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PEOPLE

Ohio parishioners raise money for school by creating children’s books

LIMA, Ohio (CNS) — Parishioners at St. Gerard Parish in Lima might say they are writing the book on fundraising. That’s because a parish literary group called the Gerardian Inkspot and Paint Society is in the process of creating and selling children’s books to raise money for the parish school. The group’s first effort was unveiled to the parish community last fall as families ate popcorn and watched a PowerPoint presentation of “The Fox & the Hunter: A Retelling of an Olde Irish Tale for Today’s Children.” The two writers behind the story know the literary tastes of young children from everyday experience as teachers at St. Gerard School. Preschool teacher Ann Mulcahy and art teacher Sheila Silone, along with about a dozen others, were asked by Redemptorist Father George Blasick, associate pastor, to be a part of the parish literary group in December 2004. The group’s first work is based on a story Father Blasick saw in a book of Irish stories about a mischievous fox that gets into the home of an Irish hunter. It sells for $13.95 and can be ordered by e-mail to: gips_lima@yahoo.com.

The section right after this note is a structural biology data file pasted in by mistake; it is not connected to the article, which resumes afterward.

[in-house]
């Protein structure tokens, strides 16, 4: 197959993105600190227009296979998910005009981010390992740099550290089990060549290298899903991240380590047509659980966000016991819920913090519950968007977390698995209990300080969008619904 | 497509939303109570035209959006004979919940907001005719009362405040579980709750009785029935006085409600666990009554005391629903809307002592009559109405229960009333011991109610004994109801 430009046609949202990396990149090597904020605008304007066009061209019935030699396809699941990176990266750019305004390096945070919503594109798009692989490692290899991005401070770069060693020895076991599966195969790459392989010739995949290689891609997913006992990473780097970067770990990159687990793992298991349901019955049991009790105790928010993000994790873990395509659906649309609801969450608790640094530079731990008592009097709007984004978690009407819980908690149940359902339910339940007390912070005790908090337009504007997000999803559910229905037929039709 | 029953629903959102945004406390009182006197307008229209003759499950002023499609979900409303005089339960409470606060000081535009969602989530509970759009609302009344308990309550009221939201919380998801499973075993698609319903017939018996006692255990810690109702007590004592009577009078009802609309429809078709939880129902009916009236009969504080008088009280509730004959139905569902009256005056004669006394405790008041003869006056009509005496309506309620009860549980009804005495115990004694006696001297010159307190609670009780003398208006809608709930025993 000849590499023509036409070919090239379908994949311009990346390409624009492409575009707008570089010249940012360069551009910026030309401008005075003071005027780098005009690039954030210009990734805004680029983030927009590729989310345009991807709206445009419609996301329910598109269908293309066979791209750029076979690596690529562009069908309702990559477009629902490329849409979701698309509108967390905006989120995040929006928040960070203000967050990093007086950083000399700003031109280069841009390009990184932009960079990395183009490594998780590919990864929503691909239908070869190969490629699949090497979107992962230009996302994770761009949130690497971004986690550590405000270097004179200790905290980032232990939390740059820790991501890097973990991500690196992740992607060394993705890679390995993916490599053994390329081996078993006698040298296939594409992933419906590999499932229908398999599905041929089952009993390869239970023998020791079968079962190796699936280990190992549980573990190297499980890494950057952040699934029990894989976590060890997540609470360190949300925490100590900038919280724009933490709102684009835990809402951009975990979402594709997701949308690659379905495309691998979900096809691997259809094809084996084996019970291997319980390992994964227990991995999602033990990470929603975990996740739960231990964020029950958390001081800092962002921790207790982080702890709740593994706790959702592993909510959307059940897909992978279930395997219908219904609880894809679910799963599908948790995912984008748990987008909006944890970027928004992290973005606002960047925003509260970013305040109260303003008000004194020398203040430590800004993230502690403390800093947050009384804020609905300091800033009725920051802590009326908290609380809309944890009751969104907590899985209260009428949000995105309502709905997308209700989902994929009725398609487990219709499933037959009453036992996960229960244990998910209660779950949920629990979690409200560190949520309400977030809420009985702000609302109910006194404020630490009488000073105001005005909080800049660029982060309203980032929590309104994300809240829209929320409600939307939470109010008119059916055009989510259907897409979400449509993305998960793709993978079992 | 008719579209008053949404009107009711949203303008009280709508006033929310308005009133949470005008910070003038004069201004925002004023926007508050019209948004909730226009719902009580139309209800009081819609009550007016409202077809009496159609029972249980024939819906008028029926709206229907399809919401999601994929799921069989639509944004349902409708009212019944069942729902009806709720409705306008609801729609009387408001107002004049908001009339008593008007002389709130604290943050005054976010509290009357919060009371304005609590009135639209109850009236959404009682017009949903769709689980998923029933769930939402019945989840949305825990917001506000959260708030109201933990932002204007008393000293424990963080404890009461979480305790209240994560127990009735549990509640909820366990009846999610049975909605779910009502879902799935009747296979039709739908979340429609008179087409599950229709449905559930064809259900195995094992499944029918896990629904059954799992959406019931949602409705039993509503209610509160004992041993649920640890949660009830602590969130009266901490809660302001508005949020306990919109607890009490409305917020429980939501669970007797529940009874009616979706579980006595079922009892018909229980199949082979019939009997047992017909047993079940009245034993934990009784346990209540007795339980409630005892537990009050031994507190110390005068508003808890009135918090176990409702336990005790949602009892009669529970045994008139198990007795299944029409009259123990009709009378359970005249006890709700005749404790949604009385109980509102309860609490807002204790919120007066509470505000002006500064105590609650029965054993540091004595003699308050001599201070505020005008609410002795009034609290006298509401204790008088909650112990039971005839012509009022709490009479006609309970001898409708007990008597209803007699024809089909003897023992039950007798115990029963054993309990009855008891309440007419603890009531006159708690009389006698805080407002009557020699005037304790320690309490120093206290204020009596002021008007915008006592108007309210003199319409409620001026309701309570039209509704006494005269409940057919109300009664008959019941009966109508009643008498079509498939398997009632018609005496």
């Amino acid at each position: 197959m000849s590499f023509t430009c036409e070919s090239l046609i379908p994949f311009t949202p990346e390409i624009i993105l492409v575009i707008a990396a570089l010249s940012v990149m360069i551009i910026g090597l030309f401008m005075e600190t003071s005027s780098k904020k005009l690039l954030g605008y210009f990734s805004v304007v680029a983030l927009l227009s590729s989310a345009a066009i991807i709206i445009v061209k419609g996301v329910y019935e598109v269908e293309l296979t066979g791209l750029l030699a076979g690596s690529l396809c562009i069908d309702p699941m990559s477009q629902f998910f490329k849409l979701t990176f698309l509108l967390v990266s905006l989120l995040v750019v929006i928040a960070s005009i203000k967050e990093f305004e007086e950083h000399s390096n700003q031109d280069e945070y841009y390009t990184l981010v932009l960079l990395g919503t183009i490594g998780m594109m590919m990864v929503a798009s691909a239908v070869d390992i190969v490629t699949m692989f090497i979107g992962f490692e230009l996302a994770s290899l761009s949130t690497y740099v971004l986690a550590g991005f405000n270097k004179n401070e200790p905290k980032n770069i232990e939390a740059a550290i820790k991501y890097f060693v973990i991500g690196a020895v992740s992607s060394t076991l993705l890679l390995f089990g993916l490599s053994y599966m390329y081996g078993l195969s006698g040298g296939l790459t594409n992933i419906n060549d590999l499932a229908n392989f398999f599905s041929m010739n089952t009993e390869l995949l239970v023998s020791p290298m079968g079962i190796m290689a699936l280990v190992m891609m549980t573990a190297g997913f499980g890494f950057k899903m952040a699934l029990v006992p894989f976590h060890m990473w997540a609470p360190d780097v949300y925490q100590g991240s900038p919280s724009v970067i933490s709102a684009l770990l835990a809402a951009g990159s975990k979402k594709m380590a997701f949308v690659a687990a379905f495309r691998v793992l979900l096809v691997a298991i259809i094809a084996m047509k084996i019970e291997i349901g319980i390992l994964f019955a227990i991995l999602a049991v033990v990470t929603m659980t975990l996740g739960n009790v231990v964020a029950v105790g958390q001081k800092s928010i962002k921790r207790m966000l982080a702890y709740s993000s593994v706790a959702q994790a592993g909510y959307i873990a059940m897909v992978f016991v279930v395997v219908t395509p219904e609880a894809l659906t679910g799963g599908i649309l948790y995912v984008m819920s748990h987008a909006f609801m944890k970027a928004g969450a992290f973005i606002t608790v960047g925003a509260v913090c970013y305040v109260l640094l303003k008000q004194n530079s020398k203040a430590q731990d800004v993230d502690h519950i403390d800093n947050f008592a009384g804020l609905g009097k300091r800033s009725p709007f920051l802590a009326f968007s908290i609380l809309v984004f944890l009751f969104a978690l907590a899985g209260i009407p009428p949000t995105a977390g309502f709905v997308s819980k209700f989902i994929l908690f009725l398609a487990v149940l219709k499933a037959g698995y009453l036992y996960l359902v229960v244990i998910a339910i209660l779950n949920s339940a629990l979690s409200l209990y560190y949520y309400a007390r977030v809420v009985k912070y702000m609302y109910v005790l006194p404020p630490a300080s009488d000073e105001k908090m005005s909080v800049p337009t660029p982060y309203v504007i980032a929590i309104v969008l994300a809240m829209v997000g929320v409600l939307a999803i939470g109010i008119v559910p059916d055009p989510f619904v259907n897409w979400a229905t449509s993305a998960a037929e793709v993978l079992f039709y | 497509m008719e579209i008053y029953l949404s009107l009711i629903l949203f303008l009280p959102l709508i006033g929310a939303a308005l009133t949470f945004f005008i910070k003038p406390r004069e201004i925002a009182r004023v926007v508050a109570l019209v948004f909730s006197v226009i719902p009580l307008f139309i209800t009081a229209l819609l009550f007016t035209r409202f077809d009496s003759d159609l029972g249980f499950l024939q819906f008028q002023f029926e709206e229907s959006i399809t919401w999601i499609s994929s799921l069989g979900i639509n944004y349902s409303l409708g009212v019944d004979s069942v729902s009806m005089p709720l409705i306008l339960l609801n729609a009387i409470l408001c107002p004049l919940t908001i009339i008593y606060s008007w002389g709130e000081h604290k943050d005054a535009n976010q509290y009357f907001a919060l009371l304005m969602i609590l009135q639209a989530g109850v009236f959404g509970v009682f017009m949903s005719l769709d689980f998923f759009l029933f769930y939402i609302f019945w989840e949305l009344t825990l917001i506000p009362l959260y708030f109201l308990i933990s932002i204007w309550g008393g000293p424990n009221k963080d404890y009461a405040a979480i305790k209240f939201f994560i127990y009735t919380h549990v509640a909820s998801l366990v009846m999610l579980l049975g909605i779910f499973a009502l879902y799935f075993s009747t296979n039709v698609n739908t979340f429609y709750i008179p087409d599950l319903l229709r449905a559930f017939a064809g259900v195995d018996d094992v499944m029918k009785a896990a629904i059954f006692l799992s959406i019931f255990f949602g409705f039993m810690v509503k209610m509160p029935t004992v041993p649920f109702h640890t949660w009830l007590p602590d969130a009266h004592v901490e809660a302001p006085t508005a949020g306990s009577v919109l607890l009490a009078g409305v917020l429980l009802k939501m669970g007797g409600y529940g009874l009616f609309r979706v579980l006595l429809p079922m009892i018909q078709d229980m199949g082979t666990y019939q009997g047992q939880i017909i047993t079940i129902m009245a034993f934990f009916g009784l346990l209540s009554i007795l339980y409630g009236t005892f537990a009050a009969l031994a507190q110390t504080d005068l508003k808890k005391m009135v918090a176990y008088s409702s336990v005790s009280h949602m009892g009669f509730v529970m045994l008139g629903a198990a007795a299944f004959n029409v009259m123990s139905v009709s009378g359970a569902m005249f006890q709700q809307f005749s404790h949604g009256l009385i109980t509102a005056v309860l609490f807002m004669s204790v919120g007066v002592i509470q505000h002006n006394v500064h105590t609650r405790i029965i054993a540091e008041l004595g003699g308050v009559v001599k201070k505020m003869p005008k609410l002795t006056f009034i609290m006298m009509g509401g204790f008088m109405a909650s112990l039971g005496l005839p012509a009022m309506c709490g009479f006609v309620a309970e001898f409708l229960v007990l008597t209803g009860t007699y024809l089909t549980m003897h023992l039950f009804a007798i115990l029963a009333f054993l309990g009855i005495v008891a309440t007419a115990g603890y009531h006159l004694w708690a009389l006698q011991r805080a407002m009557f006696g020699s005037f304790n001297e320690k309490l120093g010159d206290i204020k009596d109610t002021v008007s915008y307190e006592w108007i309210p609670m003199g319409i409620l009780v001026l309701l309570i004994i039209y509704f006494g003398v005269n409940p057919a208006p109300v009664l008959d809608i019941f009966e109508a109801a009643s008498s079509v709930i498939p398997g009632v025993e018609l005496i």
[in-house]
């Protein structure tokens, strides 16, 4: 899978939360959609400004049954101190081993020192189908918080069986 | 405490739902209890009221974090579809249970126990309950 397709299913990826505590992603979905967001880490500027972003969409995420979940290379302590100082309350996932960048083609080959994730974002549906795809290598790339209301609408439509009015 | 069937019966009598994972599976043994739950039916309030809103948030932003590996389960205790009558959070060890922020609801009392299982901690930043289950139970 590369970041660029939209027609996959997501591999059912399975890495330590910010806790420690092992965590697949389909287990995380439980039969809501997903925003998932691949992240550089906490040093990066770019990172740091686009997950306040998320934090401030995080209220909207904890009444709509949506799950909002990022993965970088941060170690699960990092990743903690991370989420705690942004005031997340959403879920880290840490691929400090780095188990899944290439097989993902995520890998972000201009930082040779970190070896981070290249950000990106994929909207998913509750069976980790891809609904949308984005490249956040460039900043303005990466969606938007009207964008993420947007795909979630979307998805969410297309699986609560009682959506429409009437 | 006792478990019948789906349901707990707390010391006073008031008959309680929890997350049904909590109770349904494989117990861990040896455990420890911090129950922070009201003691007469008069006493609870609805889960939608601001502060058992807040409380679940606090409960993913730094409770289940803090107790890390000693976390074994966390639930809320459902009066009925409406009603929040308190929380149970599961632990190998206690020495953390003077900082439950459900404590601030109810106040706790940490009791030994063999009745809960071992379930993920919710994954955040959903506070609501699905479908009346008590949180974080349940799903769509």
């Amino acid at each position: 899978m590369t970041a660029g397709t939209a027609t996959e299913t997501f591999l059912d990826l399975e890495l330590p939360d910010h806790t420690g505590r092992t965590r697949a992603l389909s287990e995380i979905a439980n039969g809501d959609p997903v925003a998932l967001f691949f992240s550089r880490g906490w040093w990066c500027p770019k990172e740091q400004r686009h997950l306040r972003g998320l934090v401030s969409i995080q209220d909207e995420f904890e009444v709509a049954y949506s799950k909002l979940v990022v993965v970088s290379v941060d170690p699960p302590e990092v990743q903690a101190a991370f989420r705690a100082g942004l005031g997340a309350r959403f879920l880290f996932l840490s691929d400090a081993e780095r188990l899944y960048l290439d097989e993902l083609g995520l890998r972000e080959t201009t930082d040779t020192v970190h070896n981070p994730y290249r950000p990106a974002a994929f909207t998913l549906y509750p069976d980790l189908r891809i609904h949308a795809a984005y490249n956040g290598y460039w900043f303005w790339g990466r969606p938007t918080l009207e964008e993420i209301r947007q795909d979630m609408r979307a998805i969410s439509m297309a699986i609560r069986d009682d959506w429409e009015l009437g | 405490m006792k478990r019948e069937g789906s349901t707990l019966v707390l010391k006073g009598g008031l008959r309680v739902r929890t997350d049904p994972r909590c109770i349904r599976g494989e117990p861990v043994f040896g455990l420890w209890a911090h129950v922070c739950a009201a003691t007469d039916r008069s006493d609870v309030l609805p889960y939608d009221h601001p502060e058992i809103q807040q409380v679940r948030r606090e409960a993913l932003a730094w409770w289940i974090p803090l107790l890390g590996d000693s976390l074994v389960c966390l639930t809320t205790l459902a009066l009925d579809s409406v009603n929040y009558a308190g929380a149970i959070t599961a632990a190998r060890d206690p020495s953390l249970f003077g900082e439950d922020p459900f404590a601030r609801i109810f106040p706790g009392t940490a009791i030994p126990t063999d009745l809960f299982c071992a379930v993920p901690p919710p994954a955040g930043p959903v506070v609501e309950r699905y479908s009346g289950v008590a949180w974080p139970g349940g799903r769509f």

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Missouri blacksmith turns task into tribute to Mary

ST. LOUIS (CNS) — Even with his experience, Robert Ruwwe, who has done blacksmithing since he was a teen, didn’t think he was good enough to make an intricate design for the Legion of Mary. The legion — the largest apostolic organization of laypeople in the Catholic Church — asked him to make a vexillum, or standard, that is used for its annual Acies ceremony. After some hesitation, Ruwwe, a member of St. Stephen Parish in Richwoods, took on the project and surprised himself with how well it turned out. “Acies” is a Latin word that means an army ranged in battle array; the vexillum resembles a standard or flag that soldiers carry into battle. Held annually near the feast of the Annunciation, the ceremony is when members renew their consecration to Mary. In an interview with the St. Louis Review, newspaper of the St. Louis Archdiocese, Mary Budde, vice president of the St. Louis Regional Senatus of the Legion of Mary, called the vexillum “just gorgeous, a beautiful thing.” Budde said Mary was Ruwwe’s guide in doing the work, and the project brought him closer to her.